Expanding Our Understanding of the Qualities and Names of God

A Seven Day Bible Study
by Dr. Linda Seger


In the Judeo-Christian religion, there are over 300 names and attributes for God, Jesus and the Holy Spirit. Many of them are familiar: Father, Almighty, Savior, My Rock and Redeemer, The Good Shepherd, Lamb of God, The Light of the World, Lord, The Almighty. In this Bible Study we will be using prayers from The Alphabet Prayer by Linda Seger and Peter Le Var along with Bible verses, hymns and reflections to expand our understanding about these Names and how we might relate to these many qualities of God. With each prayer, say the prayer out loud at the beginning and end of your Devotional Time.

Day One

“Almighty God, Awaken me to an Awareness of Your absolute authority and my absolute accountability to You.”

Psalms 119:73: “Your hands made me and formed me; give me understanding to learn your commands.”
For some, authority feels oppressive. It seems to give us rules and commands and sometimes it suppresses our talents and desires. But God’s authority frees us, and enhances us to become more truly ourselves. Have you ever felt authority as freeing? Has your accountability ever expanded you, rather than limited you?
Here are some other verses that help us better understand the Almighty: Genesis 28:3; Job 22:26-28; 27:10; Isaiah 44:6. Read the lyrics, below, to the hymn Praise to the Lord, the Almighty. Have you experienced the Almighty’s love in each of the ways mentioned: health? salvation? Prospering your work? defending you? Ponder each of the ways the Almighty befriends you.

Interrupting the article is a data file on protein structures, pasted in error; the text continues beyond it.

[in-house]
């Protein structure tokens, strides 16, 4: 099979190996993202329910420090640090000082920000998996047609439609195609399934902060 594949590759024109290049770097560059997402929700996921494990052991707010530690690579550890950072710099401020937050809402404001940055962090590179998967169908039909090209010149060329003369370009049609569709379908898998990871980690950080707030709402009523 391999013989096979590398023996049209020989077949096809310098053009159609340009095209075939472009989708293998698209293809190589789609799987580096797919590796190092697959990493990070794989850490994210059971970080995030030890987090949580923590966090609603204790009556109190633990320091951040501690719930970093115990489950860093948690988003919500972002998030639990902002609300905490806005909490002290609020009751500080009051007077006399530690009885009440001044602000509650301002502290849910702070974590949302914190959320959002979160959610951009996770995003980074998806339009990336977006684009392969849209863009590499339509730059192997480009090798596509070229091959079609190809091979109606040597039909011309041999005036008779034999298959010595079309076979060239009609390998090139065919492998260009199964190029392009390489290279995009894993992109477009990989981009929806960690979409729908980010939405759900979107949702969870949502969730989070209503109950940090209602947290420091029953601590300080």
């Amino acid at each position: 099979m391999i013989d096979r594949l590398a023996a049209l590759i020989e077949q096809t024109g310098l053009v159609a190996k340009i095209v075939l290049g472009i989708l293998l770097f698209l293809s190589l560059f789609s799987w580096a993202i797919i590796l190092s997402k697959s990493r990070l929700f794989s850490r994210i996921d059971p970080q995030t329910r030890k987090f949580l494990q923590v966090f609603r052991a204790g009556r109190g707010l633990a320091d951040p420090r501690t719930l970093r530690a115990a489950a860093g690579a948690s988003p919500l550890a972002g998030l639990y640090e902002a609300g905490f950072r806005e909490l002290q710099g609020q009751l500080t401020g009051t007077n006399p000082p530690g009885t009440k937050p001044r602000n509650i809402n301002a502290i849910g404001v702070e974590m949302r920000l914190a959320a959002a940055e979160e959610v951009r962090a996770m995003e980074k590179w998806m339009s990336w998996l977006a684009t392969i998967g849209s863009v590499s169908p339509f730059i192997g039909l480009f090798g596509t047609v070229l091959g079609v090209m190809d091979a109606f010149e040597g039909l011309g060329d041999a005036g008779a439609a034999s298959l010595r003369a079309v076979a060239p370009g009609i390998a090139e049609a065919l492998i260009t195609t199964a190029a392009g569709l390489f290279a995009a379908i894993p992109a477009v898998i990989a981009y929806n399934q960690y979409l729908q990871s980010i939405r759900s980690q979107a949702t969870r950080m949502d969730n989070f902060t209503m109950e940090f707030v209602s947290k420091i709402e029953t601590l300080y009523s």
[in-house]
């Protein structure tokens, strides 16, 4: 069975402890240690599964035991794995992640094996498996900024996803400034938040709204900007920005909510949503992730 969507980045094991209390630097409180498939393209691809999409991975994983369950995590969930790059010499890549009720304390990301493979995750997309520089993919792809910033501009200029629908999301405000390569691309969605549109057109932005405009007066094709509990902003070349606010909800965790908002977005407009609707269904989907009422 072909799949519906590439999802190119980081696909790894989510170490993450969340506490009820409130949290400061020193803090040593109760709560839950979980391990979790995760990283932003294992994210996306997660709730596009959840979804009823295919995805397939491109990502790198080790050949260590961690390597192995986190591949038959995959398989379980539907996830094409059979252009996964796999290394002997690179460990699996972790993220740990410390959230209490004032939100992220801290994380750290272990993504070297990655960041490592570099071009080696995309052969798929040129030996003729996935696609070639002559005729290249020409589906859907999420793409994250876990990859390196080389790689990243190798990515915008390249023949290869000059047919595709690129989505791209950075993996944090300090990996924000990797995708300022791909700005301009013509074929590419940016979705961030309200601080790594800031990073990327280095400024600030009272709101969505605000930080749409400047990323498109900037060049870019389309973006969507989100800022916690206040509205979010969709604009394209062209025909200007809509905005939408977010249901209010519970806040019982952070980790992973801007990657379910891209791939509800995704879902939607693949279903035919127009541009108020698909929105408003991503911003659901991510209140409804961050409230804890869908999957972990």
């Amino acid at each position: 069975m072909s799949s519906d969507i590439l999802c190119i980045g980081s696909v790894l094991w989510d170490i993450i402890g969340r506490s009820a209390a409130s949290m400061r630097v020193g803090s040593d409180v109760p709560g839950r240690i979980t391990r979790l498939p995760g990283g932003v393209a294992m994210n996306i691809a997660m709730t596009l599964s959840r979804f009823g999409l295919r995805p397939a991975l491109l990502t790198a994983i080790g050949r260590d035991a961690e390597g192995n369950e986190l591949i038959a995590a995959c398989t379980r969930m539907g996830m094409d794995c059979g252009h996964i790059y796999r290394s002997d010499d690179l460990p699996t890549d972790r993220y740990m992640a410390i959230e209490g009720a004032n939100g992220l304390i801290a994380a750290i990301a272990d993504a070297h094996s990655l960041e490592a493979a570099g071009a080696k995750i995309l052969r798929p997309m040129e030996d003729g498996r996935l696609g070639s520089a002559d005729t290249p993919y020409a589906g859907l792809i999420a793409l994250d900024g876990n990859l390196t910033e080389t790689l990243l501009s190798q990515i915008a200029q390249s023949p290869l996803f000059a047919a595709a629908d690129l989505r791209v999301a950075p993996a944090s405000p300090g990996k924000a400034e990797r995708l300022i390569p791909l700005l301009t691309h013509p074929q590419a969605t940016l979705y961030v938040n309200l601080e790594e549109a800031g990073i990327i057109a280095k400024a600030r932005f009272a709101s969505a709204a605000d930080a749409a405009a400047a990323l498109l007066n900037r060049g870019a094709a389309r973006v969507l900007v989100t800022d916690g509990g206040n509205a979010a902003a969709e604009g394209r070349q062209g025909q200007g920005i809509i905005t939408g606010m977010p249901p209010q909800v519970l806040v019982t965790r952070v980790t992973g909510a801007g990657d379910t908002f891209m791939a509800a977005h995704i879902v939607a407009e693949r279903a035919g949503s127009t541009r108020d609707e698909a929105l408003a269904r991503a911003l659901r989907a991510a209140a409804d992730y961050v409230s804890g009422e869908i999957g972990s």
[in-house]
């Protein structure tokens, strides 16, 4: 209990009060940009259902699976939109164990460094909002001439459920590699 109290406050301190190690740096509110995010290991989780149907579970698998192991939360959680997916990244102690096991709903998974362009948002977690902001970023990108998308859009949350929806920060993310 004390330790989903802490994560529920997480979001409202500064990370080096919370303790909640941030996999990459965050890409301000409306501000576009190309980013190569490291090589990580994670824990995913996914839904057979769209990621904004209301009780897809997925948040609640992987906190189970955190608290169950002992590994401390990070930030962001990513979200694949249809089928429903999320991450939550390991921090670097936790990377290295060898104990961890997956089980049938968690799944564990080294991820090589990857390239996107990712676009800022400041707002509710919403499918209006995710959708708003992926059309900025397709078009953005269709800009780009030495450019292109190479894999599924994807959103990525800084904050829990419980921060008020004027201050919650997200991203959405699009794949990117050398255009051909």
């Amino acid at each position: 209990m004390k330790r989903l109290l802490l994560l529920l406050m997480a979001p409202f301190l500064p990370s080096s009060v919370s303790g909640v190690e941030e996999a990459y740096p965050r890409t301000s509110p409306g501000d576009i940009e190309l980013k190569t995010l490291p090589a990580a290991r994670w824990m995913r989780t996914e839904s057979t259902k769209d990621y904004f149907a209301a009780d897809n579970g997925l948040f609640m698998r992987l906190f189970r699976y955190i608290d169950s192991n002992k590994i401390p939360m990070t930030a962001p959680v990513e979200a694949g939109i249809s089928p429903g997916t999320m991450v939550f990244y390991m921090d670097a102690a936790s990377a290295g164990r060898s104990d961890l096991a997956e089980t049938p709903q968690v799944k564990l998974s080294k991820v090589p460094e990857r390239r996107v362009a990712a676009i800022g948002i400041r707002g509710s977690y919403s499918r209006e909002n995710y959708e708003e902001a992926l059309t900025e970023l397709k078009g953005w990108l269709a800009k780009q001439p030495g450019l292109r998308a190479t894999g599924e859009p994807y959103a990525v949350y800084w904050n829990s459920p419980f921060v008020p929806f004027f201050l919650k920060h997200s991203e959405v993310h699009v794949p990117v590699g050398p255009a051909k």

Praise to the Lord, the Almighty
by Joachim Neander (1680)

Verse One
Praise to the Lord, the Almighty, the King of creation!
O my soul, praise Him, for He is thy health and salvation!
All ye who hear, now to His temple draw near;
Praise Him in glad adoration.

Verse Two
Praise to the Lord, who o’er all things so wondrously reigneth,
Shelters thee under His wings, yea, so gently sustaineth!
Hast thou not seen how thy desires e’er have been
Granted in what He ordaineth?

Verse Three
Praise to the Lord, who doth prosper thy work and defend thee;
Surely His goodness and mercy here daily attend thee;
Ponder anew what the Almighty can do,
If with His love He befriend thee.

Day Two

Divine Deliverer, Deepen Me. Direct Me. Defend Me.

Psalms 62:1-2: “My soul finds rest in God alone; my salvation comes from him. He alone is my rock, and my salvation. He is my fortress, I will never be shaken.”
Notice that this verse from Psalms includes other names for God: My Rock, My Fortress, My Salvation. Read the lyrics, below, to the hymn A Mighty Fortress is Our God. Does this language feel archaic, or can you identify with God as a fortress, a deliverer from the enemy, a defender?
Other verses that might expand this idea include: Psalms 18:3; 45:1-3; 54:3-7; 62:6; 91:2; 10:21; 144:2, Isaiah 19:20; Nahum 1:7; 2 Samuel 22:2


A Mighty Fortress is Our God
by Martin Luther (1483-1546)

Verse One

A mighty Fortress is our God,